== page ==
This really should be entitled “A Day in Denver, Part 2” and is a direct follow-up to that previous post. It was still early in the afternoon when we finished up at REI, so we decided to ride out of town and up into the foothills. Our tentative target was Golden, Colorado, of Coors Brewery fame. From there we would see where things took us.
We made it to Golden with no problems. Rather than hang around the town we drove straight through. We took Highway 6 northwest of town and along Cedar Creek. The highway runs through a valley along the creek, and through some beautiful scenery. The creek was more like a roaring river with some impressive rapids. Apparently folks normally go tubing and swimming in this area. Today, however, there were signs saying that it was prohibited because of the high water.
There was lots of traffic on the road, including RVs and large tour buses. It was a scenic route, to be sure, but this seemed like too much traffic for normal. There were also lots of cars parked along the road. There didn’t appear to be any trails, and with the signs warning about the river we weren’t sure what was happening. Soon, though, we spotted several climbers scaling one of the rocky crags along the road. It turns out that we were in prime climbing territory.
Highway 6 turned to the left, continuing to follow Cedar Creek. However, the main road (and most of the traffic) continued straight. We decided to take the less traveled road and turned. A sign indicated that Idaho Springs was just a few miles up the road, so we decided to see what that was.
To our surprise, Highway 6 took us back down to I-70. Since we weren’t in an interstate frame of mind, we took the next exit, which was supposed to take us to Idaho Springs. As soon as we got off the interstate we spotted several cars pulled off the road and folks looking upriver with cameras and binoculars. It turns out that they were waiting for family members running the river with a commercial rafting company.
Somehow we managed to miss the road to Idaho Springs, and instead found ourselves on the Central City Parkway. This was a wide, well-maintained road that climbed steeply up into the mountains. There were some nice views, and we decided to continue along. At the crest of the parkway we started to see mine tailings and abandoned mine buildings all along the hills.
The road turn downward again and we found ourselves in the little mining town of Central City.
The main street of the town was torn up and under construction, but the rest of the town looked like what I would imagine an old western mining town would look like, with one notable exception. There was some major opera production under way, and folks were gathering in very elegant attire. We found ourselves heading out of town further up into the mountains. We got to a place where a huge cookie-cutter condominium development had been plopped on the hillside. The vinyl siding looked out of place next to the old abanoned mine buildings.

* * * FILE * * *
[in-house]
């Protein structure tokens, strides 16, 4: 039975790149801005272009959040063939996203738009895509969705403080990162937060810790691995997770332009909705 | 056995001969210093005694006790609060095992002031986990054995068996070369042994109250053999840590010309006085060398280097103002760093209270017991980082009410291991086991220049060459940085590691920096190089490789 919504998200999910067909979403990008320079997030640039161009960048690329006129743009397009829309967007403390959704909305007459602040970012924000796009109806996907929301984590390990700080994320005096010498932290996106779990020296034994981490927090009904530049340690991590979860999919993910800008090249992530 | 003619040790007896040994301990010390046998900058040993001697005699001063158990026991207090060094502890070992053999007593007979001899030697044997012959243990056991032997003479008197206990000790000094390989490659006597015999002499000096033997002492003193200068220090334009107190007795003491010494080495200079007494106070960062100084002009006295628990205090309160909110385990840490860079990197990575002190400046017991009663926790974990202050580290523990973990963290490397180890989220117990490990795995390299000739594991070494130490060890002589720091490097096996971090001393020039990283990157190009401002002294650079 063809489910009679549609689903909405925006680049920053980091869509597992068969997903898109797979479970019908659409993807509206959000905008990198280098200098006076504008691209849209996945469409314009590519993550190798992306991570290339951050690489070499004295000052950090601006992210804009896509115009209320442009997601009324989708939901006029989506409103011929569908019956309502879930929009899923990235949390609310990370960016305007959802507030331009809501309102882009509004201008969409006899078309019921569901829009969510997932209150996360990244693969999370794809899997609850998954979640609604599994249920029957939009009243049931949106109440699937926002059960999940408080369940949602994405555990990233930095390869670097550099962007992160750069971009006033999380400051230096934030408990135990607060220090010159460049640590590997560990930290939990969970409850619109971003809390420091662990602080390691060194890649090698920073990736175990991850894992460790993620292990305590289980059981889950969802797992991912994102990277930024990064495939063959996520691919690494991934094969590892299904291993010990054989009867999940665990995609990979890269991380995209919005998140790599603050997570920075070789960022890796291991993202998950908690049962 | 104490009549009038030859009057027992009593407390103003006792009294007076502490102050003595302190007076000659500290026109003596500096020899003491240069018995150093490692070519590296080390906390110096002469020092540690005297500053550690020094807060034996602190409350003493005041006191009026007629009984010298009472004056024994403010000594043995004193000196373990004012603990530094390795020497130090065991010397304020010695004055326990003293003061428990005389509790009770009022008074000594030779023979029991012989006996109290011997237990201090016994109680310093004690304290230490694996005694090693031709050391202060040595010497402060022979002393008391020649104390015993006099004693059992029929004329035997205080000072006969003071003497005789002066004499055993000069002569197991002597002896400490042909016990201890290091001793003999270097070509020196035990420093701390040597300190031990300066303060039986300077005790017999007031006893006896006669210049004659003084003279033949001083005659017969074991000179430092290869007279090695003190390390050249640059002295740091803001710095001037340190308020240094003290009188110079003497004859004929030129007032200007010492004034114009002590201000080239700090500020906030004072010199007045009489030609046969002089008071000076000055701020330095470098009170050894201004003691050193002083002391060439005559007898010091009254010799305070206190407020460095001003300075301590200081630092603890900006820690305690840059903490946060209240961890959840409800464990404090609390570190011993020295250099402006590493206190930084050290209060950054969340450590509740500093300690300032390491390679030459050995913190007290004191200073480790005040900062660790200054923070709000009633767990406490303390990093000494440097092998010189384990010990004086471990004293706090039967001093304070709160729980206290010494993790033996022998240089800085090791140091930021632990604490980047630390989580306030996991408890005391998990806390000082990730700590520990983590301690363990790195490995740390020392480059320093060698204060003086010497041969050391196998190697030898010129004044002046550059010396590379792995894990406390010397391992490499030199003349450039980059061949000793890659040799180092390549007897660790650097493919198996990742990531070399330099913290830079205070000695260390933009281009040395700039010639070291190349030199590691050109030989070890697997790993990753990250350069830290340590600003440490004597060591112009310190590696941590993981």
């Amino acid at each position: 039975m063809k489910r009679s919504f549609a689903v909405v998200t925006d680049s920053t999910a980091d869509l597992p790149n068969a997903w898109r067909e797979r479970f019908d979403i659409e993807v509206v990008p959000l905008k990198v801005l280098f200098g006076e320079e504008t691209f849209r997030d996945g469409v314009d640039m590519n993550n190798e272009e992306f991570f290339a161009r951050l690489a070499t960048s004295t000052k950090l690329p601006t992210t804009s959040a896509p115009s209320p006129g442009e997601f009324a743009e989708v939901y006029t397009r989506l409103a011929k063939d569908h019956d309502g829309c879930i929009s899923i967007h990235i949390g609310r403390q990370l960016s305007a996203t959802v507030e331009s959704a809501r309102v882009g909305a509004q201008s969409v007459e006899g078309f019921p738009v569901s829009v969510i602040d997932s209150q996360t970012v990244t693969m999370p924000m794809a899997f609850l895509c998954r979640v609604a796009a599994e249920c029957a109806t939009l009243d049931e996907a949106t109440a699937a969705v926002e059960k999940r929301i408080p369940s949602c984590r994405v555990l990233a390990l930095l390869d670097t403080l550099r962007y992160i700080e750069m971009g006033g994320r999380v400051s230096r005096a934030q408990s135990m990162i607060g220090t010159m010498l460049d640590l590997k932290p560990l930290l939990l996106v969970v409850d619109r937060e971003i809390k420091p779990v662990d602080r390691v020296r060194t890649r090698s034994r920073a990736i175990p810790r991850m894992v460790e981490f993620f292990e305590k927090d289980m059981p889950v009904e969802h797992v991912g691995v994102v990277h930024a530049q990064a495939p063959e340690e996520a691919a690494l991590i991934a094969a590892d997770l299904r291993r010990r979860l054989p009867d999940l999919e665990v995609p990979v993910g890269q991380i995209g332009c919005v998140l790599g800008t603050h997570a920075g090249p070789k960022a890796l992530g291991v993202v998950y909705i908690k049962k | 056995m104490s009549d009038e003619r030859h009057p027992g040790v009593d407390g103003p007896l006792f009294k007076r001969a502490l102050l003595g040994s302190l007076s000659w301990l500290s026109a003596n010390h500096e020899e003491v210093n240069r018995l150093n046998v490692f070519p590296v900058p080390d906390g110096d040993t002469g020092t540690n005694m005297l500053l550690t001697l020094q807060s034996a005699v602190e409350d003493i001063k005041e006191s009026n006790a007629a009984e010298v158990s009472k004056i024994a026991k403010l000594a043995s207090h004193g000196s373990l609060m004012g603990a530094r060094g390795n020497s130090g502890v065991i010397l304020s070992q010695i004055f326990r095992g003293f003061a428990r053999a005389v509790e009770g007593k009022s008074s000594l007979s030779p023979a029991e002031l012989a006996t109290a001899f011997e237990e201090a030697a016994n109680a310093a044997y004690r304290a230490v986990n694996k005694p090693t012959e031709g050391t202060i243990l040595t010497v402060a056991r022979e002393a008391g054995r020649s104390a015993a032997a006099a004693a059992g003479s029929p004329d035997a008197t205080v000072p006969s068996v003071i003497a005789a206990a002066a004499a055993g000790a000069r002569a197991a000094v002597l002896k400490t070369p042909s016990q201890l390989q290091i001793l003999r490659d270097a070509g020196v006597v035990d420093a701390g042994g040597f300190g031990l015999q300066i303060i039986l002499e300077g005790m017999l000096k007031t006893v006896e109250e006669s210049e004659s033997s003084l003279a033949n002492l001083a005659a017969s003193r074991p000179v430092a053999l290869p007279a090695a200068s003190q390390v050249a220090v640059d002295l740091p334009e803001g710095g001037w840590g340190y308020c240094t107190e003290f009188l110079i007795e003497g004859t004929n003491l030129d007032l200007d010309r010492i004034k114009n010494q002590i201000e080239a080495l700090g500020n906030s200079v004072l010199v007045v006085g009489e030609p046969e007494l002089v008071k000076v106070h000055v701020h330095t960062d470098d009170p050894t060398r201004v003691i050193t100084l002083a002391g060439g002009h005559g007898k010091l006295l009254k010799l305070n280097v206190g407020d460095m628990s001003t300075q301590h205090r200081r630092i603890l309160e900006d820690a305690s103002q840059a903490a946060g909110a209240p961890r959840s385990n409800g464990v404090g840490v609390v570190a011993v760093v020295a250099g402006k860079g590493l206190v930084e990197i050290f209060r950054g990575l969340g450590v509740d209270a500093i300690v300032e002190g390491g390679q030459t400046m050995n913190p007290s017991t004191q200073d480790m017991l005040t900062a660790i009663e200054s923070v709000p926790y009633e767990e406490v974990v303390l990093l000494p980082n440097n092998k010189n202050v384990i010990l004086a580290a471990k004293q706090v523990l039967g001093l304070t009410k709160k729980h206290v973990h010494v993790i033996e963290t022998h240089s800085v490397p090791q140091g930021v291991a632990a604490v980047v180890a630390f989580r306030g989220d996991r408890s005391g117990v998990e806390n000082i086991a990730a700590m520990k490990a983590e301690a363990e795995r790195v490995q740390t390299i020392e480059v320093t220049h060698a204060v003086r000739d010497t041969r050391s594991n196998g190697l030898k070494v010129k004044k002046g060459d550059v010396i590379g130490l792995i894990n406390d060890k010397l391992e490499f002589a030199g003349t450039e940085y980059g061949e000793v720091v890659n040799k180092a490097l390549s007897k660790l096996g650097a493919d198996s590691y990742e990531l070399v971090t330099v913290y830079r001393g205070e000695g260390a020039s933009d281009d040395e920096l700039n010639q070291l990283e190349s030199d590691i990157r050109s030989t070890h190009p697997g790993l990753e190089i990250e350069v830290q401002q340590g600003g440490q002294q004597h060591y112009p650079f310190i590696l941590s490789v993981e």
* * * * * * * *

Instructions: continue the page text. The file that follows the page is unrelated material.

We turned around and headed down the hill back toward the town. As we rounded the curve into town, the reason for the condos, elegant attire, parkway, and general niceness of a seemingly out of the way town became clear. A huge high-rise casino loomed above the valley. Smaller casinos lined the road. The place was hopping.
We continued on down the road past the casinos. Soon our route intersected Highway 6. This explained the traffic. If we had headed straight instead of turning, we would have driven straight up to the casinos along with all the RVs and tour buses.
We continued along Highway 6 back to Golden. We stopped just outside of town for one more view of the roaring Cedar Creek and the valley.
From Highway 6 we turned north onto Highway 93 toward Boulder. A couple of miles outside of Golden we saw a sign for the Jefferson County Open Spaces Park, and decided to inveistigate. We found a trailhead with a trail leading out over an open prairie. Grabbing binoculars and camera, we decided to hike at least a part of the trail.
There were views back over the town, but more importantly, there were lots of birds. We spent a good bit of time just watching as they gathered along a small creek. I wasn’t able to get any good shots of them, but we also spotted a deer and rabbit.
We would have stayed longer and hiked further, but there was thunder over the mountains and it seemed to be headed our way. Back in the car we continued north along Highway 93. The route took us past a wind energy research station, and along a stretch with views of the National Atmospheric Center Research Building and the Flatirons.
Soon we were in the city of Boulder. Laura did her post-doctoral work at the University of Colorado and lived here for two years in the early 1980s. We drove through her old stomping grounds, but didn’t spend much time in the city.
By this time we were getting pretty tired. We took the quickest route back from Boulder to Denver. Laura commented on how much that stretch had grown since she lived here. There used to be a green belt surrounding Boulder, but you would be hard-pressed to find it now.
Back in Denver we found ourselves in quite a traffic jam. The route our GPS had mapped back to our hotel took us right past Coors Field, home of The Rockies, and a home game against the Milwaukee Brewers was about to get underway. It took us longer to drive the mile or so into town than it did to get from Boulder to Denver. Eventually, though, we did make it back. It was a nice day in Denver and environs, but we were ready to head home.